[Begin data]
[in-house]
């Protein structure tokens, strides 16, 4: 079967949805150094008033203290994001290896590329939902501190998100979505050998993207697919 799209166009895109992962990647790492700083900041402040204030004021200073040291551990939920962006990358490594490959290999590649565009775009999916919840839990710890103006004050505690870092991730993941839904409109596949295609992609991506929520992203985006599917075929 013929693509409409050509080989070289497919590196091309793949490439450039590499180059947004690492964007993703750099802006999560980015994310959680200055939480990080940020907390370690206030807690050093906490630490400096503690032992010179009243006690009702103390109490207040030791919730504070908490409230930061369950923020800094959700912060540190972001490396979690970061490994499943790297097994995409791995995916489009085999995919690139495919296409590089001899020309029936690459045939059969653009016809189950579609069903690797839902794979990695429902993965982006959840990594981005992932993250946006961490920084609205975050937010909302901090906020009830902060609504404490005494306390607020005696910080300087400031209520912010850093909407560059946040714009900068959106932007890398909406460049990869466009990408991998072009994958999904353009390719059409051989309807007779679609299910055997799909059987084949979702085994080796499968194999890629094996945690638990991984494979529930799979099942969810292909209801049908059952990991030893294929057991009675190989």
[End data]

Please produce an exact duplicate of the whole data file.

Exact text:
[in-house]
């Protein structure tokens, strides 16, 4: 079967949805150094008033203290994001290896590329939902501190998100979505050998993207697919 799209166009895109992962990647790492700083900041402040204030004021200073040291551990939920962006990358490594490959290999590649565009775009999916919840839990710890103006004050505690870092991730993941839904409109596949295609992609991506929520992203985006599917075929 013929693509409409050509080989070289497919590196091309793949490439450039590499180059947004690492964007993703750099802006999560980015994310959680200055939480990080940020907390370690206030807690050093906490630490400096503690032992010179009243006690009702103390109490207040030791919730504070908490409230930061369950923020800094959700912060540190972001490396979690970061490994499943790297097994995409791995995916489009085999995919690139495919296409590089001899020309029936690459045939059969653009016809189950579609069903690797839902794979990695429902993965982006959840990594981005992932993250946006961490920084609205975050937010909302901090906020009830902060609504404490005494306390607020005696910080300087400031209520912010850093909407560059946040714009900068959106932007890398909406460049990869466009990408991998072009994958999904353009390719059409051989309807007779679609299910055997799909059987084949979702085994080796499968194999890629094996945690638990991984494979529930799979099942969810292909209801049908059952990991030893294929057991009675190989």